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The Rise, Fall, And Rise Again Of Baseball Cards

Larry Potash discusses the current state of the baseball card market

In this Backstory video piece, Larry Potash of WGN News cracks open his baseball card collection and looks at the rise, fall, and rise again of the baseball cards collecting hobby. He’ll show you the evolution of the baseball card industry and the current state of the baseball card market.

At the 2022 National Sports Collectors Convention in Chicago, Illinois

In Backstory with Larry Posh, he also covers the National Sports Collectors Convention that takes place right outside Chicago, demonstrating that even in the digital age, baseball cards are still big business.

A Brief History Of Baseball Cards

While most baseball cards have been printed in color, there are some that are produced in black and white. Many collectors believe this is due to a lack of funds. The black and white cards were produced by Bowman and Topps in very small numbers, and the packs were sold for a nickel. In 1954, the two companies increased the number of cards in the nickel packs to seven, and then nine in 1955.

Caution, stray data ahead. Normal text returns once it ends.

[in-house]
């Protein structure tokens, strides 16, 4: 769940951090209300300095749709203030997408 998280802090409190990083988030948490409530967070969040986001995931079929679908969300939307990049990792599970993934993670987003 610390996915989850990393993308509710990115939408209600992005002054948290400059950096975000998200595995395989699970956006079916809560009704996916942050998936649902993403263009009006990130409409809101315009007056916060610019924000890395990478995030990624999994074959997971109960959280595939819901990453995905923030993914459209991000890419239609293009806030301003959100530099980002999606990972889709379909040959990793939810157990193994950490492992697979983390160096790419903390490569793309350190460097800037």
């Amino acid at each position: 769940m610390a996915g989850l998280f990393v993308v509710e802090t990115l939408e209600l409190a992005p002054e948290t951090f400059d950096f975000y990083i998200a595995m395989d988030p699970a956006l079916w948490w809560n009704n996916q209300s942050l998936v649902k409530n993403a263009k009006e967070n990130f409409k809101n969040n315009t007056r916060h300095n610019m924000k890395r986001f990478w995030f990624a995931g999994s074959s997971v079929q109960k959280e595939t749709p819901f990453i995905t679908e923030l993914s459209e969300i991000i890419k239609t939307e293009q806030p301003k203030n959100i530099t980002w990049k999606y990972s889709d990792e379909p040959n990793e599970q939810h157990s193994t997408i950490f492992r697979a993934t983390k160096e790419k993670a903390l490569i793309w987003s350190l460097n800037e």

These early cards contained numerous errors and a few with no correction. This led to accusations of deliberate Topps error, although these largely consisted of printing flaws. Some, like the Frank Thomas card, were corrected after accusations surfaced. In 1991, however, a new Topps set was released that contained the most errors in its history, including incorrect biographical information.

baseball cards hobby

In the years after the war, Topps began producing baseball cards. They initially competed with Bowman, but eventually bought them. Topps would become the dominant brand in the industry until the early 1980s. They soon surpassed Bowman in popularity. This gave them the upper hand in the game. However, their monopoly did not last for long.

Topps was the dominant company for baseball cards for many years. Then, in 1975, Fleer Corporation filed a lawsuit against Topps, claiming that the company had an unfair monopoly over the industry. Topps lost the lawsuit in 1980, but it opened the door for other companies to enter the market. That’s when the “Junk Wax Era” began.

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